India is a treasure chest of surreal places. For a country that is blessed with historical gems, architectural wonders, scientific mysteries and natural beauty in every corner, it still manages to surprise one with the diversity of experiences. One such experience has been witnessing the grandeur of Gandikota gorge and Belum caves. Popularly known as ‘Grand Canyon of India’, Gandikota gorge is a natural miracle and is sure take one’s breath away. Not very far from it are Belum caves, another marvel of nature, that were used for meditation but are chaotically beautiful!
(In picture: Gandikota gorge or canyon)
The gorge is in Gandikota village, which is situated on the banks of the Pennar River in the Kadapa district of Andhra Pradesh. Formed between the Erramala range of hills, and river Pennar that flows at its foot, the region is a natural wonder filled with massive steep rocks, boulders of red granite and gorgeous views at sunset and sunrises!
Gandikota fort ruins
While there is famous view of gorge on one side, we spotted the beautiful remains of bastions along the bank of river on the other side. The fort derives its name from Telugu word ‘gandi’ meaning gorge and ‘kota’ meaning fort. Once an impregnable military stronghold of Pemmasani dynasty, commanders of Vijayanagar army, it was built by Kapa Raja in 1123. The gorge formed a natural moat around the fort, giving it a defense advantage. It played a significant role during Kakatiya, Vijayanagar and Qutub Shahi period. It has remains of temples, mosques, water tanks, granary and jail inside it.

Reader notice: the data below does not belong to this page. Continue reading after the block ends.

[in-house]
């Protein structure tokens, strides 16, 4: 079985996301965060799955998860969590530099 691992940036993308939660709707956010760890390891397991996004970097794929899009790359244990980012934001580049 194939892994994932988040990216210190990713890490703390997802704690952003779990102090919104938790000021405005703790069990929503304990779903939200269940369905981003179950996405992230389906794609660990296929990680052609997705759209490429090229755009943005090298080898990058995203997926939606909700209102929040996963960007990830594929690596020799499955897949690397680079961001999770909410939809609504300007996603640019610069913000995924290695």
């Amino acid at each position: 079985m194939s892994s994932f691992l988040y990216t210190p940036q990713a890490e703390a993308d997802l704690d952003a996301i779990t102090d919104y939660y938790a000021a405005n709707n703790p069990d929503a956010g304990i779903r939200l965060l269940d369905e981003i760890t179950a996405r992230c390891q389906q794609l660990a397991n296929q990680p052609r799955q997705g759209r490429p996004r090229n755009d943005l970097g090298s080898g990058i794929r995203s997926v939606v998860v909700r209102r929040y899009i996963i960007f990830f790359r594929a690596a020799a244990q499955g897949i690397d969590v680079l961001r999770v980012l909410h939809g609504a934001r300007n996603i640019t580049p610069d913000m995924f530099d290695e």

(In picture: Ruins of Gandikota fort)
Temples and mosques in Gandikota fort
The temple’s grand gopuram (temple gate) is visible from a distance. It is said to have been built by king Krishnadevaraya in 15th century. It has beautiful carvings on the pillars and ceiling.
(In picture: Remains of Madhavraya temple)
Another temple built around similar time period, this temple is in ruins but has intricate carvings on the ceiling and mandapa pillars. The shrine is devoid of an idol, which may have been stolen/destroyed.
(In picture: Remains of Ranganathaswamy temple)
Next to Ranganathaswamy temple is Jamia masjid, built in 16th century. It has beautiful multi arched entrance and a big prayer hall, flanked by minarets on all four sides.
(In picture: Remains of Jamia masjid, source: internet)
These caves are so dazzling and huge, I felt tiny and lost in them! Belum caves are second longest underground caves in Asia. They are said to be 3.5 kilometer long, and tourist are allowed till a distance of 1.5 kilometer. It is believed that monks meditated here in the past.
They get their name from Sanskrit word ‘bilum’ which means hole, and were formed by flowing of water on limestone deposits over millions of years. They are known for the resulting Speleothem, stalactite and stalagmite formations.
The biggest highlight of these caves is that they have constant flow of underground river which goes down to the deepest point of 151 feet (not open to tourists) and is rightly called Paatalganga.
(In pictures: Belum caves. Pictures taken by co-travelers)
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(All pictures are taken by me unless mentioned)